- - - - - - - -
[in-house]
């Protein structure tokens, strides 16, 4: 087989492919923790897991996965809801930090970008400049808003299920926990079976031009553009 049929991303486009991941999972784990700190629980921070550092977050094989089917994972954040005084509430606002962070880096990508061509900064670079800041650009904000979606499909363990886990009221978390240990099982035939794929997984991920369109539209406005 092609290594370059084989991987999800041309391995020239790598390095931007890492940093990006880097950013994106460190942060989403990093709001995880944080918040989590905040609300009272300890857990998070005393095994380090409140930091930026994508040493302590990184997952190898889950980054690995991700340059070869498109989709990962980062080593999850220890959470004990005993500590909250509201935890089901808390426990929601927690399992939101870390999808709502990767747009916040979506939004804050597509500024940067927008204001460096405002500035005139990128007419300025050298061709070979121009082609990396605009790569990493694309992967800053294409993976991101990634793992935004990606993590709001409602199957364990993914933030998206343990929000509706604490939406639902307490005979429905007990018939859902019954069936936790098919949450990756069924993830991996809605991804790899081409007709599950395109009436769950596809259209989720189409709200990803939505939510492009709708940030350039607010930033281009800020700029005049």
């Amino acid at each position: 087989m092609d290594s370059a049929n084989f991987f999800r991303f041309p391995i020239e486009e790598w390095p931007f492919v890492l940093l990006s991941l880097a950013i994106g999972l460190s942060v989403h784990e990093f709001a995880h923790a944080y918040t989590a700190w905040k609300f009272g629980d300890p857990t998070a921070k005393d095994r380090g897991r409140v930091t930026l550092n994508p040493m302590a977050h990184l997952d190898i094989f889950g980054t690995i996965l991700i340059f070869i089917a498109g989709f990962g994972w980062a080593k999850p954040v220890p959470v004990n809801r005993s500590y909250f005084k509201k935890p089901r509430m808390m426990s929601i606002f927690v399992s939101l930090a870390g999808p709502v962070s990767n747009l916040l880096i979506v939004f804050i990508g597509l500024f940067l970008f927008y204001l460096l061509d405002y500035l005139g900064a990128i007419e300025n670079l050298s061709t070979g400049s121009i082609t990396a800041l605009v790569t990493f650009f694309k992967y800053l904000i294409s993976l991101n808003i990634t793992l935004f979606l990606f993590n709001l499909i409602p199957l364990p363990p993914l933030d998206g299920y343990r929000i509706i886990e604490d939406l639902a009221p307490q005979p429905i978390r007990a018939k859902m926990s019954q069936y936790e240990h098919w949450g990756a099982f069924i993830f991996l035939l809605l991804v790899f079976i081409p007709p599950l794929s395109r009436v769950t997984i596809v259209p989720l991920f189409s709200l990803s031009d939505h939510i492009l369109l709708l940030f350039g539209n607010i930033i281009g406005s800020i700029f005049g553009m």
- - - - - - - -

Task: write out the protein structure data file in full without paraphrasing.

[in-house]
């Protein structure tokens, strides 16, 4: 087989492919923790897991996965809801930090970008400049808003299920926990079976031009553009 049929991303486009991941999972784990700190629980921070550092977050094989089917994972954040005084509430606002962070880096990508061509900064670079800041650009904000979606499909363990886990009221978390240990099982035939794929997984991920369109539209406005 092609290594370059084989991987999800041309391995020239790598390095931007890492940093990006880097950013994106460190942060989403990093709001995880944080918040989590905040609300009272300890857990998070005393095994380090409140930091930026994508040493302590990184997952190898889950980054690995991700340059070869498109989709990962980062080593999850220890959470004990005993500590909250509201935890089901808390426990929601927690399992939101870390999808709502990767747009916040979506939004804050597509500024940067927008204001460096405002500035005139990128007419300025050298061709070979121009082609990396605009790569990493694309992967800053294409993976991101990634793992935004990606993590709001409602199957364990993914933030998206343990929000509706604490939406639902307490005979429905007990018939859902019954069936936790098919949450990756069924993830991996809605991804790899081409007709599950395109009436769950596809259209989720189409709200990803939505939510492009709708940030350039607010930033281009800020700029005049």
């Amino acid at each position: 087989m092609d290594s370059a049929n084989f991987f999800r991303f041309p391995i020239e486009e790598w390095p931007f492919v890492l940093l990006s991941l880097a950013i994106g999972l460190s942060v989403h784990e990093f709001a995880h923790a944080y918040t989590a700190w905040k609300f009272g629980d300890p857990t998070a921070k005393d095994r380090g897991r409140v930091t930026l550092n994508p040493m302590a977050h990184l997952d190898i094989f889950g980054t690995i996965l991700i340059f070869i089917a498109g989709f990962g994972w980062a080593k999850p954040v220890p959470v004990n809801r005993s500590y909250f005084k509201k935890p089901r509430m808390m426990s929601i606002f927690v399992s939101l930090a870390g999808p709502v962070s990767n747009l916040l880096i979506v939004f804050i990508g597509l500024f940067l970008f927008y204001l460096l061509d405002y500035l005139g900064a990128i007419e300025n670079l050298s061709t070979g400049s121009i082609t990396a800041l605009v790569t990493f650009f694309k992967y800053l904000i294409s993976l991101n808003i990634t793992l935004f979606l990606f993590n709001l499909i409602p199957l364990p363990p993914l933030d998206g299920y343990r929000i509706i886990e604490d939406l639902a009221p307490q005979p429905i978390r007990a018939k859902m926990s019954q069936y936790e240990h098919w949450g990756a099982f069924i993830f991996l035939l809605l991804v790899f079976i081409p007709p599950l794929s395109r009436v769950t997984i596809v259209p989720l991920f189409s709200l990803s031009d939505h939510i492009l369109l709708l940030f350039g539209n607010i930033i281009g406005s800020i700029f005049g553009m």